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Archive for August 31st, 2009

timemagazinearticle

The Rock Star Farms crew was on our way to Roots Farm in Athens, GA on Friday night for a slow food dinner (which by the way was STELLAR!) and passed 3 Burger King’s, all with signs that read $1 double cheeseburgers.  I thought to myself, “No way. How can they make a profit, and if they are, what kind of wretched ingredients are they putting in there?” Its becoming more and more apparent everyday that for the average family in America its cheaper to buy greasy and nutrient void fast food than healthy nutrient rich vegetables and animal products. Or is it?  Once you take into account the affects of food production on the land and the people,  energy used to ship said foods, treatment of the animals that are harvested for the foods, long term effects and health concerns, that $1 double cheeseburger ain’t as cheap as it seems.

Here’s a great article from Time Magazine by Bryan Walsh, that will explain all of this a little bit more.

Somewhere in Iowa, a pig is being raised in a confined pen, packed in so tightly with other swine that their curly tails have been chopped off so they won’t bite one another. To prevent him from getting sick in such close quarters, he is dosed with antibiotics. The waste produced by the pig and his thousands of pen mates on the factory farm where they live goes into manure lagoons that blanket neighboring communities with air pollution and a stomach-churning stench. He’s fed on American corn that was grown with the help of government subsidies and millions of tons of chemical fertilizer. When the pig is slaughtered, at about 5 months of age, he’ll become sausage or bacon that will sell cheap, feeding an American addiction to meat that has contributed to an obesity epidemic currently afflicting more than two-thirds of the population. And when the rains come, the excess fertilizer that coaxed so much corn from the ground will be washed into the Mississippi River and down into the Gulf of Mexico, where it will help kill fish for miles and miles around. That’s the state of your bacon — circa 2009. (See TIME’s photo-essay “From Farm to Fork.”)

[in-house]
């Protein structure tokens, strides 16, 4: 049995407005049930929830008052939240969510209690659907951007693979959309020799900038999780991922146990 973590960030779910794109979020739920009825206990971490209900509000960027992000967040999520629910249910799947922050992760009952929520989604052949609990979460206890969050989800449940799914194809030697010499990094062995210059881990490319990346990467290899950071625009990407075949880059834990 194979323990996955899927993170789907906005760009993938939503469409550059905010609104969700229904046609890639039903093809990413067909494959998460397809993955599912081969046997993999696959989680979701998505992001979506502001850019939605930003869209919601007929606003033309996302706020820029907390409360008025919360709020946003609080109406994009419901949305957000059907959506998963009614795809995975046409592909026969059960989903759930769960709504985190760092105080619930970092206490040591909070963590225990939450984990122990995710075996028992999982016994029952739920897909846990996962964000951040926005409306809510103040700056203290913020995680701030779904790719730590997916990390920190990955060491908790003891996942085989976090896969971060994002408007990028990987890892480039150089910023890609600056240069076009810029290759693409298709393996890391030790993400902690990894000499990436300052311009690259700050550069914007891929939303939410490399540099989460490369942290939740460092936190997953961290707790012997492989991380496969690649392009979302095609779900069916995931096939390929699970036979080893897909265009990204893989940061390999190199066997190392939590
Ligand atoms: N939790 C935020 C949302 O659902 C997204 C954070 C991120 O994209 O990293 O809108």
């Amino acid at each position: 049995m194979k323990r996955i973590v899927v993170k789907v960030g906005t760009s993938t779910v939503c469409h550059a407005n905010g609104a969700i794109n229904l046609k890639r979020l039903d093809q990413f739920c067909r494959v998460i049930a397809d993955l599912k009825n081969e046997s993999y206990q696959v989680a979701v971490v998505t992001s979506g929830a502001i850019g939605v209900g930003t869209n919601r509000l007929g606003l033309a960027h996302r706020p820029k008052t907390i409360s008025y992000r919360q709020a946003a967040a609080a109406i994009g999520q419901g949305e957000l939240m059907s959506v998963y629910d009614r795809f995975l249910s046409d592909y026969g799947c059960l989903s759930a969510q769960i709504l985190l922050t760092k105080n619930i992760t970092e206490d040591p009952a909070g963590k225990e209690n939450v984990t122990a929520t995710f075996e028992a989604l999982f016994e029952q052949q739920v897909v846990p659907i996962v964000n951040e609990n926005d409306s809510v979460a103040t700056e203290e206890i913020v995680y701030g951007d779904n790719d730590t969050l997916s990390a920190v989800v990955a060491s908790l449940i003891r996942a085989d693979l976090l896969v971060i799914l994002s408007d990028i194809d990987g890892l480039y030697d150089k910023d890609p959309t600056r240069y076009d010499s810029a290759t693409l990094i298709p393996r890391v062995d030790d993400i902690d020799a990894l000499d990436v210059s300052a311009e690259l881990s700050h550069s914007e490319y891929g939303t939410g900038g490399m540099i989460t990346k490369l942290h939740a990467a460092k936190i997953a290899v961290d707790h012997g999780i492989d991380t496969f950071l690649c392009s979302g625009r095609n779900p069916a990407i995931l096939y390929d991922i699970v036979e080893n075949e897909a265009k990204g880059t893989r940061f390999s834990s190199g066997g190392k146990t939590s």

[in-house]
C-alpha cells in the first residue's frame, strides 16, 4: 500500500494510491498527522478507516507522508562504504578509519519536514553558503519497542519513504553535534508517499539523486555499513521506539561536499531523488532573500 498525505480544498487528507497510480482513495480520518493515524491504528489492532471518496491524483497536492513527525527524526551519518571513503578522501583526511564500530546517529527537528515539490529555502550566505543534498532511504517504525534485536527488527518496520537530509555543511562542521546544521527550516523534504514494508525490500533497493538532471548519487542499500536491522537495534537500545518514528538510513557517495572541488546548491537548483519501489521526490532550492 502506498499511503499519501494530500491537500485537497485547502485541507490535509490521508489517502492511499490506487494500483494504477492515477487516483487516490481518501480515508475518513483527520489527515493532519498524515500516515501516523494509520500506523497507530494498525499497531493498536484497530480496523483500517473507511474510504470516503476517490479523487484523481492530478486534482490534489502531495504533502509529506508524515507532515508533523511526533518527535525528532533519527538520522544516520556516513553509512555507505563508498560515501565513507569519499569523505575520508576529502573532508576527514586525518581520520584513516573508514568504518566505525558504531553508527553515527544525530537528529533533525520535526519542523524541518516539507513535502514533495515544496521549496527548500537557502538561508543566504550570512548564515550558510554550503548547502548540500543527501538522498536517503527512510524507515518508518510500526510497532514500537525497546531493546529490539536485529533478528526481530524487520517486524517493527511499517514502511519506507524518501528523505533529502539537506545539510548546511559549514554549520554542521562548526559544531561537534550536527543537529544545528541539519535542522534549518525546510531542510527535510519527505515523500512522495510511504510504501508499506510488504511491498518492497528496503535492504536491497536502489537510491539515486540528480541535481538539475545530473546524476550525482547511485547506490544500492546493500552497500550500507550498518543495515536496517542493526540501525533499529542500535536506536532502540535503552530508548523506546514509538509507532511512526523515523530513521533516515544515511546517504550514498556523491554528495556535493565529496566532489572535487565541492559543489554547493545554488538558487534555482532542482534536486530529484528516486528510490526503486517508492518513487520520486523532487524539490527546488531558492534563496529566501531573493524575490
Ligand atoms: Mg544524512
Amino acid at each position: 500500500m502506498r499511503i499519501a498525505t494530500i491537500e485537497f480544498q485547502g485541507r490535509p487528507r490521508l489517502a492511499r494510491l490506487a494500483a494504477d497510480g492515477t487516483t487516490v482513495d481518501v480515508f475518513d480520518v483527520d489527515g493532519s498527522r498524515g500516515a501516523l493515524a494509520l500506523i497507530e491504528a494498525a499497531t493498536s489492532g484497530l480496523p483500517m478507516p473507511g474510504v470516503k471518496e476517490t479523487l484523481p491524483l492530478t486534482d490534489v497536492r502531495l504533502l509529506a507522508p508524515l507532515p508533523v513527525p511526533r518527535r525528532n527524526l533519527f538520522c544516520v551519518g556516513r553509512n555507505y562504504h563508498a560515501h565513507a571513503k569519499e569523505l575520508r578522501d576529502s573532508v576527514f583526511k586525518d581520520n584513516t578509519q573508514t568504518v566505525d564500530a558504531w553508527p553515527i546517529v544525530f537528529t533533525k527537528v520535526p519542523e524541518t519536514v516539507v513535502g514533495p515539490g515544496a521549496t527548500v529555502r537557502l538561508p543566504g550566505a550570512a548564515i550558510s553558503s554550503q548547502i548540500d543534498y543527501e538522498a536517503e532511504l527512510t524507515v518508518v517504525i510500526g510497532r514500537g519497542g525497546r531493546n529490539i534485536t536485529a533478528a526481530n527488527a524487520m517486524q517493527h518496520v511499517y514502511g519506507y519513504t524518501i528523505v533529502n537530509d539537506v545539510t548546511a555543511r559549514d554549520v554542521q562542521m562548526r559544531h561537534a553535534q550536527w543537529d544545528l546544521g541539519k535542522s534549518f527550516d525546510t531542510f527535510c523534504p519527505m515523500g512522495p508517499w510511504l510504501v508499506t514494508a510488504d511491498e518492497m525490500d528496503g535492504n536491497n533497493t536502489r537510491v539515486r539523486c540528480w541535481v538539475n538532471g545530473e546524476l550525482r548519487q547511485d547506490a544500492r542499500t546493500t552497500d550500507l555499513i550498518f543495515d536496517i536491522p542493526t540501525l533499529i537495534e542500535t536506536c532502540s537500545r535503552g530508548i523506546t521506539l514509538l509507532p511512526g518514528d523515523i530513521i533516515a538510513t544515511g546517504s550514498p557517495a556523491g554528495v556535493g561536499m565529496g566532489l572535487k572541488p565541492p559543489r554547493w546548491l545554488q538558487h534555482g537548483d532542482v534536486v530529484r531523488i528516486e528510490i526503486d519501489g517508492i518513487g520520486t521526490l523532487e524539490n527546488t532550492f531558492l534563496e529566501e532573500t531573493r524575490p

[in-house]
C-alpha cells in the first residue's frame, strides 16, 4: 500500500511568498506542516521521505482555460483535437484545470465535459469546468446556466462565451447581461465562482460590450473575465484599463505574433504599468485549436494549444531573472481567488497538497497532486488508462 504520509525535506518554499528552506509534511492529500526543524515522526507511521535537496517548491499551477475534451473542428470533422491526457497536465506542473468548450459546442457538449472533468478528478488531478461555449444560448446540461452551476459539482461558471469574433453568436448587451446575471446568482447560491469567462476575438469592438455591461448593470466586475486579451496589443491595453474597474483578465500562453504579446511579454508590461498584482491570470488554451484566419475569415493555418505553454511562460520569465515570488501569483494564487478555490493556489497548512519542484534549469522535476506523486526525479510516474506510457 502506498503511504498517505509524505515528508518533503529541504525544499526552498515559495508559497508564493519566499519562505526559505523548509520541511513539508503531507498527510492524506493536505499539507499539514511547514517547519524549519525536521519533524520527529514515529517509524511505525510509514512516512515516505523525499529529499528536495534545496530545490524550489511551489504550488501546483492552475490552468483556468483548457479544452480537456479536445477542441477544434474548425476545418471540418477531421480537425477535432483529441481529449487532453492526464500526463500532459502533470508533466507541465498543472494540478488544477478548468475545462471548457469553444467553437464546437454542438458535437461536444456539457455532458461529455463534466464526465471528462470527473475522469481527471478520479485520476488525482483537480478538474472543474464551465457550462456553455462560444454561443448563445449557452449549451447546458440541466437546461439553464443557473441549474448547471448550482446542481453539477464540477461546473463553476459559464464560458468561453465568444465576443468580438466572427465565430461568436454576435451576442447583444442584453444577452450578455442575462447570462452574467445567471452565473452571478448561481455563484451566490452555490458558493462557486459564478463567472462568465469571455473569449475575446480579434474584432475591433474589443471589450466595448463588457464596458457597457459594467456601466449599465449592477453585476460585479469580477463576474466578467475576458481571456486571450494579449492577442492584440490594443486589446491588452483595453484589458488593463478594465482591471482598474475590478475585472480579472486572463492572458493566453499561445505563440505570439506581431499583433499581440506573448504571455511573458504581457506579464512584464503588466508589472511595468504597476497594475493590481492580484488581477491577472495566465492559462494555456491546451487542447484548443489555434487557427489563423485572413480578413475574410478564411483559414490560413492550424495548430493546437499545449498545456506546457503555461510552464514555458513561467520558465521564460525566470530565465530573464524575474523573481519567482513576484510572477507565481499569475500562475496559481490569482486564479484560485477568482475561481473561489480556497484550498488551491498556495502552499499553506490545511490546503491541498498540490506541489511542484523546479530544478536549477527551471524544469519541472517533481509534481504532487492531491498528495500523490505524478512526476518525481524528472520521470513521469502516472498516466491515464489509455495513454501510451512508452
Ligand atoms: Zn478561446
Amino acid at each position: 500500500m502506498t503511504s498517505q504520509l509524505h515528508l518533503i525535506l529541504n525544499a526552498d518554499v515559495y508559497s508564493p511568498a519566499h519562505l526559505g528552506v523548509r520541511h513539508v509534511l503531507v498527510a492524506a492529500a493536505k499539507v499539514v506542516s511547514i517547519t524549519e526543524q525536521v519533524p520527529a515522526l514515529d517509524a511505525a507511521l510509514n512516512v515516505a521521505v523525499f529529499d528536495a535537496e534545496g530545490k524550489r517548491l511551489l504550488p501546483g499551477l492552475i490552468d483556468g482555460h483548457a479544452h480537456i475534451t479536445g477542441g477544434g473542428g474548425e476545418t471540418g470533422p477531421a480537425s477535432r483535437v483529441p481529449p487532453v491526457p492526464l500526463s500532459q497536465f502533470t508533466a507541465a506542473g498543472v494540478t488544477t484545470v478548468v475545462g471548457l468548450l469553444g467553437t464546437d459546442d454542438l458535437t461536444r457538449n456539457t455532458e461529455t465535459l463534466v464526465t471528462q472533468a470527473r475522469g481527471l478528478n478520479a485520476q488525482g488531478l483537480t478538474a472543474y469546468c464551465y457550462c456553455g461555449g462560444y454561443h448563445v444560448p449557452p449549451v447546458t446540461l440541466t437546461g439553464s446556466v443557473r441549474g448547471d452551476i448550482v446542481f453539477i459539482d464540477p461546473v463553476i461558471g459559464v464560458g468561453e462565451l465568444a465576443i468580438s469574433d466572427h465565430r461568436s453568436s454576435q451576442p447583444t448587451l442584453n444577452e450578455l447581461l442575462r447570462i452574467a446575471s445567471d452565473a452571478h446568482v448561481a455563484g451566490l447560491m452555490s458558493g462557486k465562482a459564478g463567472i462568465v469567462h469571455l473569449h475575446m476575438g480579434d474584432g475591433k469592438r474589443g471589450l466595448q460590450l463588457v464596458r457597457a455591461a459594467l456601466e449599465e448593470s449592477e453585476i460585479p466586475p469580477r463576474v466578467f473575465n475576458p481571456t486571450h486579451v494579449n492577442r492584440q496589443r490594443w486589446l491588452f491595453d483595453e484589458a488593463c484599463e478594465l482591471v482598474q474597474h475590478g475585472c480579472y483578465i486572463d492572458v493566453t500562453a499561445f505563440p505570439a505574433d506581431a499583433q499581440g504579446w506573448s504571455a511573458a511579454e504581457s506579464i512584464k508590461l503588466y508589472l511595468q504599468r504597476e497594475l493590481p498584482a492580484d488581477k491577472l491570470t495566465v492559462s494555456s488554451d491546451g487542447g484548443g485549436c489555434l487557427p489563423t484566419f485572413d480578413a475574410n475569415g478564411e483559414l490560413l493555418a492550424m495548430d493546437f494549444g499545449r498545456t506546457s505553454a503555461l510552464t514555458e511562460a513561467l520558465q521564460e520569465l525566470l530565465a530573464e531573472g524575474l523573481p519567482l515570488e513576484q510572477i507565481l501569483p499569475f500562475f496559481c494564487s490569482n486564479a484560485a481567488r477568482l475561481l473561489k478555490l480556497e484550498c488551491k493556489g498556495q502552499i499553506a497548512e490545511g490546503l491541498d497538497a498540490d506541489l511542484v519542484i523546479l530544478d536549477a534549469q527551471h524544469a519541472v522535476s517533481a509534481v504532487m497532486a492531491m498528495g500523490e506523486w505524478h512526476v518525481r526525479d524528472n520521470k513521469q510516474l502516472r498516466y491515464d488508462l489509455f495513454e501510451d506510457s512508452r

Click here to read the entire article.

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